PaintA few small scratches are normal and acceptable; these can usually be buffed out during reconditioning. However, multiple scratches or chips that break the paint are much more difficult to repair; as a result, you may be charged for the damages.
- Paint chips or scratches less than or equal to two inches in length
- Ten or fewer paint chips
- Paint chips or scratches greater than 2 inches in length
- Eleven or more paint chips
GlassRoadside rocks, debris, and falling tree branches are just a few of the things that can leave cracks or chips in your glass. If you have windshield damage that falls into the excess category, you should check with your auto insurance company about your state’s glass laws - some states require your insurance to replace the windshield at no cost to you!
Repairable damage, such as a chip, star, or light scratch that is less than ½” in diameter or length
Three or fewer pits or scratches in the windshield
- Replacement or non-repairable damage, such as a chip, star or crack greater than ½” in diameter or length
- Four or more pits or scratches in the windshield
- Scratched wheel covers
- Missing wheel covers, jack and/or wheel wrench
- Bent, cracked, broken wheel cover and/or center cap
- Any gouges and/or abrasions equal to or greater than one inch
- Oxidized aluminum alloy wheel, greater than 50%
TiresOne thing that often gets overlooked by lessees are the condition of their tires - not only the tread depth that remains when their lease is turned in, but also if tires show uneven wear due to a misalignment.
Again, staying up to date with all of your service needs (including things like regular alignments) can help to avoid some of the common excess wear charges that customers see at the end of their lease.
- Tread depth of ⅛ of an inch or greater
- Tread depth less than ⅛ of an inch
- Tires that are the wrong size or speed rating
- Cut, torn or plugged sidewalls
- Missing spare tire, jack and/or tool kit (if applicable)
- Frame is not or has never been damaged
- Damaged or previously damaged frame
- No modifications other than Toyota approved accessories
- Any modifications, such as suspension, vehicle color or paint schemes, lettering or graphics, holes in frames, post delivery customizing, power train or fuel system alterations, non-OEM or dealer installed tinted glass, or substandard repair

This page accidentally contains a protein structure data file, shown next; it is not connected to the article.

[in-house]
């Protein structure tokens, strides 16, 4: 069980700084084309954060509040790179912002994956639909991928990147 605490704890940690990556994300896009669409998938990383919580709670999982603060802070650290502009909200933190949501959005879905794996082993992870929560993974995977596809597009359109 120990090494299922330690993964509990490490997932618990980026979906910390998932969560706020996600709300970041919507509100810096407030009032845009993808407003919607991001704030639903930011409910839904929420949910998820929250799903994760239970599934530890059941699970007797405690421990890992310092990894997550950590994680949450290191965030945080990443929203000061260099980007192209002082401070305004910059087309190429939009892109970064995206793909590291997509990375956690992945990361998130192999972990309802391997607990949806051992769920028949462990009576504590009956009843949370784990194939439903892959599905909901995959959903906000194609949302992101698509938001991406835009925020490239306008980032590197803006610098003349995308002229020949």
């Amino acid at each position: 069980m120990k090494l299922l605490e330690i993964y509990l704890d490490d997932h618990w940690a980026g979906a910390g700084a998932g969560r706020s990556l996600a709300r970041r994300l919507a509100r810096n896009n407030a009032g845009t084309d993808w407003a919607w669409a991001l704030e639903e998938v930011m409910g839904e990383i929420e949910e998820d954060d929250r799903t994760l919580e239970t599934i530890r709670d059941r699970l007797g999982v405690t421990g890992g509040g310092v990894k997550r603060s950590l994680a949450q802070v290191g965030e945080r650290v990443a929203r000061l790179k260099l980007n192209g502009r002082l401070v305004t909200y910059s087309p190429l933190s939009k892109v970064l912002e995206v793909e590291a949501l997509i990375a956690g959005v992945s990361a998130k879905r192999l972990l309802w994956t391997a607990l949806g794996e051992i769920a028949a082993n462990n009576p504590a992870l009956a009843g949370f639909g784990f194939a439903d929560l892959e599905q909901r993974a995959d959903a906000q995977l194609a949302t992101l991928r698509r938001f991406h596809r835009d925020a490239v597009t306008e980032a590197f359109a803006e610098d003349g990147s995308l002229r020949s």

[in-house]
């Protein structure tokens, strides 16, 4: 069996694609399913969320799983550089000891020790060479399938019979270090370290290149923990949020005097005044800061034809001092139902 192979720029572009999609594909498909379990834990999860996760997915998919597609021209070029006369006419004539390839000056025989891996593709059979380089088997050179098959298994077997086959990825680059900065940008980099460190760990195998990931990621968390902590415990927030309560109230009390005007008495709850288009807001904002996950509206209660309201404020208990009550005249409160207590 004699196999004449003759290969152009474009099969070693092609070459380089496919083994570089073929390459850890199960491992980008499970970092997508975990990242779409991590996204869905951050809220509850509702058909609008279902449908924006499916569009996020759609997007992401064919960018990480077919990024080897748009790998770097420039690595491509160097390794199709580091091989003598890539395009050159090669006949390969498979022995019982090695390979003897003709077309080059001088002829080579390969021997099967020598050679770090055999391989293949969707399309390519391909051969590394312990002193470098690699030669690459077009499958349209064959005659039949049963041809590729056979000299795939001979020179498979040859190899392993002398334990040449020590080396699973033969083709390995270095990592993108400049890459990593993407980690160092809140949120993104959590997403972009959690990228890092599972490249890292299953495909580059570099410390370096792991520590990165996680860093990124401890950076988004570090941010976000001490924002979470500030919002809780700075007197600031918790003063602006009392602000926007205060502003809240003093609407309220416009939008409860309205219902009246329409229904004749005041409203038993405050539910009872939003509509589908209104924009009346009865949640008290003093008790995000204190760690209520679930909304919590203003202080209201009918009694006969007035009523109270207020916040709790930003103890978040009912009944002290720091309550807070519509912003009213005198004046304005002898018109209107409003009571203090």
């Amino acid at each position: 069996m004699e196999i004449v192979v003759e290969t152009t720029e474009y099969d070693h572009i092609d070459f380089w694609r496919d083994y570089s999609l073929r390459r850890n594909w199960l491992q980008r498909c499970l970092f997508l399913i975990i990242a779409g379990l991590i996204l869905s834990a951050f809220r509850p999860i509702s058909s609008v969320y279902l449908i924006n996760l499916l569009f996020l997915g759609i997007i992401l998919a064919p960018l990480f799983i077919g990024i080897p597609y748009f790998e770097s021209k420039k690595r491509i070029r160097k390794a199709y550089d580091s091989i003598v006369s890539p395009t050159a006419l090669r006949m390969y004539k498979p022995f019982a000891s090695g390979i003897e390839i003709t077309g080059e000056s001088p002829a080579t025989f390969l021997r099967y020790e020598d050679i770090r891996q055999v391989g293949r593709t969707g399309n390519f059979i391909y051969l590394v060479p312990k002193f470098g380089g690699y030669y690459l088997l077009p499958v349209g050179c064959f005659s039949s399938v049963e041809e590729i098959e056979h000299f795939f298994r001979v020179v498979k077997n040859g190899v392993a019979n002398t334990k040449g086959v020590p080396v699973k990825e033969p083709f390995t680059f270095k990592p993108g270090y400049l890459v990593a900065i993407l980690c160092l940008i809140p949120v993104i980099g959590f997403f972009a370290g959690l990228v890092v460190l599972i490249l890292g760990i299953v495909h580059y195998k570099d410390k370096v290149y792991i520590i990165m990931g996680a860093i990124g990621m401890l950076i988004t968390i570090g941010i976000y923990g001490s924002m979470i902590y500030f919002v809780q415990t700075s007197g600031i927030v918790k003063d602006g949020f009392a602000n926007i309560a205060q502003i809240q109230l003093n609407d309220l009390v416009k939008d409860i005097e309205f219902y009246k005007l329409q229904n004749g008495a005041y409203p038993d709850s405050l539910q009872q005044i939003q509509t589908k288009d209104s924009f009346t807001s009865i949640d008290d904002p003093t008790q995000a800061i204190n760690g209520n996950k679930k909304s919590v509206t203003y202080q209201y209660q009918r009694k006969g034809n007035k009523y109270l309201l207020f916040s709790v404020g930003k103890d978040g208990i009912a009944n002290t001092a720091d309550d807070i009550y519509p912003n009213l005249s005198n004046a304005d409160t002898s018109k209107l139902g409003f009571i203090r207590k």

- No damage to the truck bed, top rails or tailgate
- Damage to the truck bed, top rails and/or tailgate
- Missing tailgate
Complimentary vehicle inspection^
As another resource to help you understand the difference between normal and excessive use, you may want to consider a complimentary vehicle inspection with our vendor, although you can also review the vehicle on your own.
Between 45 to 60 days before your lease ends, AutoVIN, our authorized inspection service provider, will contact you to schedule and conduct a complimentary and comprehensive vehicle inspection. You could even schedule your inspection by calling 1-800-556-2811. Before your inspection, we recommend giving your vehicle an exterior wash, detailed interior cleaning, and removing all of your personal belongings in order to present the best curb appeal.
What to do if you have excess wear
Make sure any repairs are completed by a qualified expert, like your Toyota dealership, because this is the best way to make sure repairs are completed the right way (remember that improper repairs are still considered as excess wear). You can also turn in your vehicle “as is” which means that we will charge you for any excess wear in your final invoice. Some excess wear damage may also be covered by your insurance policy, but you want to make sure that you allow plenty of time to file and process a claim; the repairs need to be completed before your lease term is up and the vehicle needs to be returned.
Remember that if your vehicle inspection shows numerous items that will be charged as excess wear, you also have the option to purchase your vehicle at the end of your lease instead of paying for the damage: learn more about your lease-end options.